As a student at Linn-Benton Community College, Cody Gotchall has enjoyed math- and science-based coursework. Cody Gotchall developed his enthusiasm for math as a youth when his father taught him cribbage as a way of engaging with arithmetic concepts.
Popular since the 17th century, cribbage challenges players to add card values to reach a total of 121 points. Scoring takes place using a wooden board that typically features four rows of 30 holes each. Players receive two pegs, which leapfrog over one another during scoring to indicate both total score and per-hand score.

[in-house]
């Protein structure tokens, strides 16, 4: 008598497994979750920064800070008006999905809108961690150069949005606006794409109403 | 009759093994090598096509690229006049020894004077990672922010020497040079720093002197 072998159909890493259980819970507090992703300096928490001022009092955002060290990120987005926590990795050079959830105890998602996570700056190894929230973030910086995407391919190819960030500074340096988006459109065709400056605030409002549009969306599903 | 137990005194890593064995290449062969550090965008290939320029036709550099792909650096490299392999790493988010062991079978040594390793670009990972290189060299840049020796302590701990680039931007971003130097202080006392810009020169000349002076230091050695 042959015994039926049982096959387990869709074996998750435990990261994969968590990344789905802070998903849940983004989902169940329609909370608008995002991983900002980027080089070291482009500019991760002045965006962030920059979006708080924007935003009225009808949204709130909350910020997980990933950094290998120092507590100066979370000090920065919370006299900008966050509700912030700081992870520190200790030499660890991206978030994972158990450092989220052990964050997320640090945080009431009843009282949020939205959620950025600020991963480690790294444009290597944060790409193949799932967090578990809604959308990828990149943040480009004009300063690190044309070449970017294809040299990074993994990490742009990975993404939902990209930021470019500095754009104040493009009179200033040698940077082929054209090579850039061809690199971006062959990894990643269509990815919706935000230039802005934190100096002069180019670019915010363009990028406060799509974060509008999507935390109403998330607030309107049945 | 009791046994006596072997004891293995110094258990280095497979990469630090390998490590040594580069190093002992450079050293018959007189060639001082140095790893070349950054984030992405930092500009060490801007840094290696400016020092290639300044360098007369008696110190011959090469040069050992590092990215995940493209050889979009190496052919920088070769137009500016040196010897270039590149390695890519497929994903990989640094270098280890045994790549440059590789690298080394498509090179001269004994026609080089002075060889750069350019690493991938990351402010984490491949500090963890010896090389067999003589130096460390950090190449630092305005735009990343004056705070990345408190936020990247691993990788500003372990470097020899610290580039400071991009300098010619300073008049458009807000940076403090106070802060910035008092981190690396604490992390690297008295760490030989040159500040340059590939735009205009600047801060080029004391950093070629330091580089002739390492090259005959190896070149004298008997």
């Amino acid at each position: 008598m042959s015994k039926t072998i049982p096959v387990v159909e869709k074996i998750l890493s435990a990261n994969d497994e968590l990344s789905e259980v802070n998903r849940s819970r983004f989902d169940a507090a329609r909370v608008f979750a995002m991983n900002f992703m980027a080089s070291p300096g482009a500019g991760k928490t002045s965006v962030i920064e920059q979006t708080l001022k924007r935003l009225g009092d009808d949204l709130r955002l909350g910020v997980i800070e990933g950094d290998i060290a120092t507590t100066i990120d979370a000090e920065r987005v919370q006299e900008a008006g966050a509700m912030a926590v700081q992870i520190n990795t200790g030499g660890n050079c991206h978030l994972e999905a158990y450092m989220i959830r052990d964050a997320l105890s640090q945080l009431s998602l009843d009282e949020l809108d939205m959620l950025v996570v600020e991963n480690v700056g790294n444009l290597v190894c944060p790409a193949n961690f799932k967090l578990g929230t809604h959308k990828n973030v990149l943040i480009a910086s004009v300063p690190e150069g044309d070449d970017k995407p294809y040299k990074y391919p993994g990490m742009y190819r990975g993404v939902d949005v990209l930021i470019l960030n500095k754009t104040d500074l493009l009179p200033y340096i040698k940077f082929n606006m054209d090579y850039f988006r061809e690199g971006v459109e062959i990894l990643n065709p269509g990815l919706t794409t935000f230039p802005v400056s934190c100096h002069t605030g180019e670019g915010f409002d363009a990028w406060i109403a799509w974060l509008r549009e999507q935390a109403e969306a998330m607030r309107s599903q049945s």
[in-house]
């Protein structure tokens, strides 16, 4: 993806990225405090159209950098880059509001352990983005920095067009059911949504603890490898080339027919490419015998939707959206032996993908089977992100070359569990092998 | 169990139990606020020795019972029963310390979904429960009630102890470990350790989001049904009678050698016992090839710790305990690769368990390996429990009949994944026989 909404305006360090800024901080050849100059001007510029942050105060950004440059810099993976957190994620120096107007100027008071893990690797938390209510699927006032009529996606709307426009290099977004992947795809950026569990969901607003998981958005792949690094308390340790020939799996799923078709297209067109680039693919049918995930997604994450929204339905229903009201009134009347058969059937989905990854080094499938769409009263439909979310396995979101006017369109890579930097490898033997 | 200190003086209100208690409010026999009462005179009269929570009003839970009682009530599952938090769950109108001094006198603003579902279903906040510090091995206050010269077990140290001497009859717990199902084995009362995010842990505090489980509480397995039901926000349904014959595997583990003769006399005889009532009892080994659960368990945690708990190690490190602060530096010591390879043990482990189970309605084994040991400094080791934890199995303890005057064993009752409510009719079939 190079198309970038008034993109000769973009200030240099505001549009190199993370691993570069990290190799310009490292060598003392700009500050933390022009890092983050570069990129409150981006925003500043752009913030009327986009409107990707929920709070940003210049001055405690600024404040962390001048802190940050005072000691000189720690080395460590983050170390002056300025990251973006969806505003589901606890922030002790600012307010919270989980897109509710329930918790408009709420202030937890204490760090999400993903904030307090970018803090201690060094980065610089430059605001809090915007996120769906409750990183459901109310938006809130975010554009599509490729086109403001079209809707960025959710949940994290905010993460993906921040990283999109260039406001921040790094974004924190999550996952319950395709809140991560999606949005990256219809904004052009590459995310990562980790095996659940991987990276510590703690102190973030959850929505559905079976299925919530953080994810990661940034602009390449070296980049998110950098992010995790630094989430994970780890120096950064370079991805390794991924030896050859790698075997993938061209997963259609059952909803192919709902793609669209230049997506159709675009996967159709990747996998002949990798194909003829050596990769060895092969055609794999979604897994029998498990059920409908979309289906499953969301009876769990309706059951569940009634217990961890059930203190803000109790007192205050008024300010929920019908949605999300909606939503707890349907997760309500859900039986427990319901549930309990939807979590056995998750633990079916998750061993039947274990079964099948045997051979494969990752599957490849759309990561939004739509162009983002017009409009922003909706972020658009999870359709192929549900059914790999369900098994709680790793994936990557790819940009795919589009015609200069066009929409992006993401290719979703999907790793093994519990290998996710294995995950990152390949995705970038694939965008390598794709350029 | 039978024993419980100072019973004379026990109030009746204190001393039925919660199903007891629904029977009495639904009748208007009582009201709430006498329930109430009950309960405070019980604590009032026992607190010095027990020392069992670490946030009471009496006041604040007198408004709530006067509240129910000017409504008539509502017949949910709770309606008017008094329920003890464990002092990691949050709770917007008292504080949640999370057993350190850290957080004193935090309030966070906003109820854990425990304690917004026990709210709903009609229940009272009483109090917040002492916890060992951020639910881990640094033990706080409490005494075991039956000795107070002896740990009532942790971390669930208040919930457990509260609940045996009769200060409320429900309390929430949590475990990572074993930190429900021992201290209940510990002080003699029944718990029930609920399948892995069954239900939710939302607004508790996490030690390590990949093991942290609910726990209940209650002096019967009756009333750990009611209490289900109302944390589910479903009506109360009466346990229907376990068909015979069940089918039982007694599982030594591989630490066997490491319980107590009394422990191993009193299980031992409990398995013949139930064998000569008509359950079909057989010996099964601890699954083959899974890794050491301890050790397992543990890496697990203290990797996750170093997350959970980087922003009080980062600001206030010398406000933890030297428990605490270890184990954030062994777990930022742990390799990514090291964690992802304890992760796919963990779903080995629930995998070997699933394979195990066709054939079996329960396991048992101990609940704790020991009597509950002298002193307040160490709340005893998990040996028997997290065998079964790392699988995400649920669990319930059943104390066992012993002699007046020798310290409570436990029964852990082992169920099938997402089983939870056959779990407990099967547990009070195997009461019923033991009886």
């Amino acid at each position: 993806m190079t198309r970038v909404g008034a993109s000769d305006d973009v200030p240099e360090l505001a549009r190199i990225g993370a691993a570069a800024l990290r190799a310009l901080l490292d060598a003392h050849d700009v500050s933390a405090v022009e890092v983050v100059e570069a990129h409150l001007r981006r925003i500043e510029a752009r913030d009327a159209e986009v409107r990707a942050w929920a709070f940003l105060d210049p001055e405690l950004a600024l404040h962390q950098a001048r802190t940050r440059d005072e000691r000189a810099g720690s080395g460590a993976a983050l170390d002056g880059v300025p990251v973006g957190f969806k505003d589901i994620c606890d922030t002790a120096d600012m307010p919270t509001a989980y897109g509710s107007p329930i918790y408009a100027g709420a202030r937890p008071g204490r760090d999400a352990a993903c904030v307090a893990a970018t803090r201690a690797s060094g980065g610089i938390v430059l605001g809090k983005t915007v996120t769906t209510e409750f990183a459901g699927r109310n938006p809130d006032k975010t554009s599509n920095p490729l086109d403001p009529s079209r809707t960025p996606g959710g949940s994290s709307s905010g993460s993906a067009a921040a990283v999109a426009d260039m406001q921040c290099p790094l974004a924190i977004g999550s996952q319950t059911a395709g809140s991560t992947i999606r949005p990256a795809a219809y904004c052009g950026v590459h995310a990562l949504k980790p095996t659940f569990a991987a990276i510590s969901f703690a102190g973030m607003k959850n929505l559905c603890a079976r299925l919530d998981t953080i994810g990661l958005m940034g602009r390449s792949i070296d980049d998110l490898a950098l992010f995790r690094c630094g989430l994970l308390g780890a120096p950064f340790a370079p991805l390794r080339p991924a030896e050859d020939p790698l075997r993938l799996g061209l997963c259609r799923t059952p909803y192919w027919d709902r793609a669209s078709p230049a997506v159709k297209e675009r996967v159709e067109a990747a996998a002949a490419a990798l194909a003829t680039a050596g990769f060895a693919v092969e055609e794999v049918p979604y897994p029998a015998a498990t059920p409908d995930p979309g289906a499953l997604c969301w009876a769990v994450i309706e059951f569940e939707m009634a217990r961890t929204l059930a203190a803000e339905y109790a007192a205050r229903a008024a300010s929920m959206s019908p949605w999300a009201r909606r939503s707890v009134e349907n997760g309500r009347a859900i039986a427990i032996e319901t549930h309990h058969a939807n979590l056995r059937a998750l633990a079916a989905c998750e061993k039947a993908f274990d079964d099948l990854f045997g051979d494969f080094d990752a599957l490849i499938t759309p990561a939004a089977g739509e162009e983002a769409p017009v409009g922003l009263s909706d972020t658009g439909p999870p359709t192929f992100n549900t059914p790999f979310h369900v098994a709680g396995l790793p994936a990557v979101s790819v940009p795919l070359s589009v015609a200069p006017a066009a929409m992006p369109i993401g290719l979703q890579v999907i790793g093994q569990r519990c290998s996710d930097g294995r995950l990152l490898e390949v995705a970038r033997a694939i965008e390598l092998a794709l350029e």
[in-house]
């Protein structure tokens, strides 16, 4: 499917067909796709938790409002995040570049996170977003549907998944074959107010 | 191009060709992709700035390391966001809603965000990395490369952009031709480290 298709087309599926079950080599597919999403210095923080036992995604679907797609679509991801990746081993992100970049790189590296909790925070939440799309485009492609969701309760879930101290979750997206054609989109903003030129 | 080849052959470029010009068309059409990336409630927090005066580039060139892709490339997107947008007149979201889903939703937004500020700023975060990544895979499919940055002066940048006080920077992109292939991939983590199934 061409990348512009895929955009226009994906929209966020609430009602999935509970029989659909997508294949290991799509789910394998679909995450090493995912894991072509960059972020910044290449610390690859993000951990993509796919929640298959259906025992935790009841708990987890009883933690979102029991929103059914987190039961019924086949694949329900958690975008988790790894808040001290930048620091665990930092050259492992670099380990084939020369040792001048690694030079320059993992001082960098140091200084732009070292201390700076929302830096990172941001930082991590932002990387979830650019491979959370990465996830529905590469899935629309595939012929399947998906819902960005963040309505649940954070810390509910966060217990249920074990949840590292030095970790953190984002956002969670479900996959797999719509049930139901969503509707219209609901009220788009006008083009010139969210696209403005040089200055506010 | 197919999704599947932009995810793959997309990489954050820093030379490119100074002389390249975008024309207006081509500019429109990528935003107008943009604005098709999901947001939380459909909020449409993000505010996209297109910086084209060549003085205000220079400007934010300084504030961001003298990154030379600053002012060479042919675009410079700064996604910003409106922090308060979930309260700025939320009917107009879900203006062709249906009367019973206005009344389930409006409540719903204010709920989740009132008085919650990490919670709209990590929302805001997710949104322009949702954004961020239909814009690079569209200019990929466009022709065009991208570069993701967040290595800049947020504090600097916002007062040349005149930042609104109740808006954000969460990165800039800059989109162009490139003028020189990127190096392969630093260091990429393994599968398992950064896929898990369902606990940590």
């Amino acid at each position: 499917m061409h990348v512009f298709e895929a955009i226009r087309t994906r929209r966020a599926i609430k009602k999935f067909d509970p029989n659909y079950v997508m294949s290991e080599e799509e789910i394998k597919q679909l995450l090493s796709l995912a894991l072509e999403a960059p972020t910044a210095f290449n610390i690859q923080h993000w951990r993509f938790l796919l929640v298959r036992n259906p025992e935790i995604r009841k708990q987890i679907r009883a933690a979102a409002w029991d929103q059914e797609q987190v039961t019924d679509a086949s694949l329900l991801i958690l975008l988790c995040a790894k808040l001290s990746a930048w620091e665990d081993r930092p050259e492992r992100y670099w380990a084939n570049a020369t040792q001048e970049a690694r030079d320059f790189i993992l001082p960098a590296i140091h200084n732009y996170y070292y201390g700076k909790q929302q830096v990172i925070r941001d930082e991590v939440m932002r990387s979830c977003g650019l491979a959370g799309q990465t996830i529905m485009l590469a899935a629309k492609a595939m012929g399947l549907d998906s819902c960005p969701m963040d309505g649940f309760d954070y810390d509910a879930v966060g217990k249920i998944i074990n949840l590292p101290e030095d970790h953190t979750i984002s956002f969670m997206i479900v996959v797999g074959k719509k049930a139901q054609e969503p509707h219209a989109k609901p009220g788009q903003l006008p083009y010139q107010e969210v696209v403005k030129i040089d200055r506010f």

Most games of cribbage are of the six-hand variety. Using a standard pack of 52 cards, a dealer gives six cards to each player, two of which the player chooses to place face down. These cards become part of the crib, which serves as an extra hand for the dealer.
Players then lay down cards one at a time and add their totals. Players must stop before their hand reaches 31 points, and the last player to lay down a card receives an extra point. Bonus point options include two points for a score of exactly 15 or for two of a kind, while six points are available for three of a kind and 12 for four of a kind.
Scoring rules also include extra points for a run, or sequence, which are worth more points the longer they become. Cards of the same suit are worth points as well, though the crib can only receive this bonus if all five cards share a suit.